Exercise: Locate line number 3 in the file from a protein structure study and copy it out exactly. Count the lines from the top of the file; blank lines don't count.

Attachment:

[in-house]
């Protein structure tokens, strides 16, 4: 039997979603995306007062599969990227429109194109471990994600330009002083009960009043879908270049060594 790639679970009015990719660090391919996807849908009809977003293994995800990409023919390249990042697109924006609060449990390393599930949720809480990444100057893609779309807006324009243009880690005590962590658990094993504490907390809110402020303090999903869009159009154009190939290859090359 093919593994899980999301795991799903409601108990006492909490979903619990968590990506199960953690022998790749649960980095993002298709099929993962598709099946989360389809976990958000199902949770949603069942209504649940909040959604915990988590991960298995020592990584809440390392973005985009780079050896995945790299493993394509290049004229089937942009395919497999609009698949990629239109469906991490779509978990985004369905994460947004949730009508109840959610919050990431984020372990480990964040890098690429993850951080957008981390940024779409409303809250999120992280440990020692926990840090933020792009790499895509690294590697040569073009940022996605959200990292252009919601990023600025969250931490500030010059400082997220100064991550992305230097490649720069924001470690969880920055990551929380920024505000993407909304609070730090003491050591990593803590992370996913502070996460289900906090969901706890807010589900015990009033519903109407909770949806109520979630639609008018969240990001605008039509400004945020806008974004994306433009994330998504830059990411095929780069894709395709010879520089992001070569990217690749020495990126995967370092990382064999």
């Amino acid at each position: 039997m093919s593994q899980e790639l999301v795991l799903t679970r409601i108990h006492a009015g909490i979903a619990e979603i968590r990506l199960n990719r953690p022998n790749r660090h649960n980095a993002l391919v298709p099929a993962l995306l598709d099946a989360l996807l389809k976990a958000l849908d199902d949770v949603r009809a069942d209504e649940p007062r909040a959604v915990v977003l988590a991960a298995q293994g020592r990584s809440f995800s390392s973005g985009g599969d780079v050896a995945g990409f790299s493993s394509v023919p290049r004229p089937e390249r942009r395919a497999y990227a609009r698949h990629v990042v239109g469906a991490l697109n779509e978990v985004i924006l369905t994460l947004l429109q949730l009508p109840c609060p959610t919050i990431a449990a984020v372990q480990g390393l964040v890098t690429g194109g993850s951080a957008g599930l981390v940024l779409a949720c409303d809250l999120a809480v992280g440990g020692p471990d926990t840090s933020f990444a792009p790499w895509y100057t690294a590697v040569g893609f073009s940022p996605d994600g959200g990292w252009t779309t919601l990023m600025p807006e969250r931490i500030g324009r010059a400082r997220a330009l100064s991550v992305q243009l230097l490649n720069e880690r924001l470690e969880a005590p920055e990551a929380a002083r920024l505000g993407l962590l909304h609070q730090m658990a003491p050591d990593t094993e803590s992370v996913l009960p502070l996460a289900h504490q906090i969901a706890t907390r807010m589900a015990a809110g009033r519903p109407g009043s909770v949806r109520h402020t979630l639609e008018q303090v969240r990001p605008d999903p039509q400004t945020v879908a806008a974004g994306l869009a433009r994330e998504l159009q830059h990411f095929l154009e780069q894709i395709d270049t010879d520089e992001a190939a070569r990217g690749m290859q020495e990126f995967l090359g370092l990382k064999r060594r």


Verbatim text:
């Amino acid at each position: 039997m093919s593994q899980e790639l999301v795991l799903t679970r409601i108990h006492a009015g909490i979903a619990e979603i968590r990506l199960n990719r953690p022998n790749r660090h649960n980095a993002l391919v298709p099929a993962l995306l598709d099946a989360l996807l389809k976990a958000l849908d199902d949770v949603r009809a069942d209504e649940p007062r909040a959604v915990v977003l988590a991960a298995q293994g020592r990584s809440f995800s390392s973005g985009g599969d780079v050896a995945g990409f790299s493993s394509v023919p290049r004229p089937e390249r942009r395919a497999y990227a609009r698949h990629v990042v239109g469906a991490l697109n779509e978990v985004i924006l369905t994460l947004l429109q949730l009508p109840c609060p959610t919050i990431a449990a984020v372990q480990g390393l964040v890098t690429g194109g993850s951080a957008g599930l981390v940024l779409a949720c409303d809250l999120a809480v992280g440990g020692p471990d926990t840090s933020f990444a792009p790499w895509y100057t690294a590697v040569g893609f073009s940022p996605d994600g959200g990292w252009t779309t919601l990023m600025p807006e969250r931490i500030g324009r010059a400082r997220a330009l100064s991550v992305q243009l230097l490649n720069e880690r924001l470690e969880a005590p920055e990551a929380a002083r920024l505000g993407l962590l909304h609070q730090m658990a003491p050591d990593t094993e803590s992370v996913l009960p502070l996460a289900h504490q906090i969901a706890t907390r807010m589900a015990a809110g009033r519903p109407g009043s909770v949806r109520h402020t979630l639609e008018q303090v969240r990001p605008d999903p039509q400004t945020v879908a806008a974004g994306l869009a433009r994330e998504l159009q830059h990411f095929l154009e780069q894709i395709d270049t010879d520089e992001a190939a070569r990217g690749m290859q020495e990126f995967l090359g370092l990382k064999r060594r």